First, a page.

“There’s something very therapeutic about chasing an image that speaks to us and finding out along the way what it means to us. Like going in without too much of an agenda, and sometimes it leads to — it makes the entire process surprising,” added Scheinert.
“Everything” is everything
Beyond the plot and metaphors — which, in case you can’t tell, are prime — the actual acting and filmmaking are superb.
Given the multiplicity of timelines and universes and characters (played by the same actors), the film could have been a confusing morass. Instead, thanks to the deft direction of the Daniels and stellar acting by the cast, the storytelling is clear and comprehensible. The pacing is on point tonally, and just when you think you can’t take any more, whether emotionally or sensorially, you’re given a temporary reprieve.
Not only do the Daniels delineate each universe with distinct color grades, but the costuming by Shirley Kurata are helpful markers to guide the narrative, ranging from the fantastical and surreal to the drab and mundane. The Hong Kong style action sequences — be prepared for a magnificent fanny pack fight scene featuring Quan — are perfectly suited to the style of the movie. In what is perhaps the most impactful moment of the entire film, the scene is entirely silent and both fatalistically hilarious and despair-inducing.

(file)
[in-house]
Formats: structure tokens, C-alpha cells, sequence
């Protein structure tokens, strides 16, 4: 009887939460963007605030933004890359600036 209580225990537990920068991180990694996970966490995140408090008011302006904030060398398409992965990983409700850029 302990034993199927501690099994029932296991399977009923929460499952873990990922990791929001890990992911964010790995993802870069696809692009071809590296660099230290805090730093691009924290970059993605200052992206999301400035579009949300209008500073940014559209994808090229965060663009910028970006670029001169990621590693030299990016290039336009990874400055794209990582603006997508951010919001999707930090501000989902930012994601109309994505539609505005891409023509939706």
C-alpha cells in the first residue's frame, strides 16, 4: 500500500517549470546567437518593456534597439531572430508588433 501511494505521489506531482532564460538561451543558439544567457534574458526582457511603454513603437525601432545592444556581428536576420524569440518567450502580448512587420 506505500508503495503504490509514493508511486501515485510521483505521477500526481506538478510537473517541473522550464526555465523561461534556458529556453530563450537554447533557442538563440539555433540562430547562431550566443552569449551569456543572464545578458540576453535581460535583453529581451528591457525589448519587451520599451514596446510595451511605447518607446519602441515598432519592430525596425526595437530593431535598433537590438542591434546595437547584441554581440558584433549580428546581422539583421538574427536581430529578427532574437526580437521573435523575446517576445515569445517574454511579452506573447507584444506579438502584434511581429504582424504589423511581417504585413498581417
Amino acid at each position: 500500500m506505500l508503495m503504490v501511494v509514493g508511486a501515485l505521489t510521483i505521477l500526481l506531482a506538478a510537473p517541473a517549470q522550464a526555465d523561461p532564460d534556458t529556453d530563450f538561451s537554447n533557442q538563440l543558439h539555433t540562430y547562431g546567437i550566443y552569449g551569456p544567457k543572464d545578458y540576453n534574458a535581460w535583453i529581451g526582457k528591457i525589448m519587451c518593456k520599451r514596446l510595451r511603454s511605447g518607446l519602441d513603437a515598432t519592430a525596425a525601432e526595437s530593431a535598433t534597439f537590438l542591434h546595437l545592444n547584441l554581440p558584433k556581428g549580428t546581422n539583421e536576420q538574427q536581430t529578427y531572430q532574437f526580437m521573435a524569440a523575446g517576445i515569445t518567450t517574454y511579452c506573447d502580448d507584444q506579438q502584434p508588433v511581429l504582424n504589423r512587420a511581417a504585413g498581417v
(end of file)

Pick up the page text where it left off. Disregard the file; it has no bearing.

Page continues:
Of course, none of these guideposts would matter if the cast weren’t up to the task of playing multiple iterations of their characters.
Yeoh — who we normally think of as a regal, stylish BAMF — transformed her body to embody Evelyn, a woman who has been beaten down by time and taxes. “She doesn’t take care of herself. She’s haggard,” expressed Yeoh. “I worked on that walk for a while because I see these women who carry heavy loads — not just physical, heavy loads, but invisible loads on their back — and they never stand up straight.”
To prepare for the three versions of Waymond, Quan went as far as hiring acting, dialogue, voice, and body movement coaches.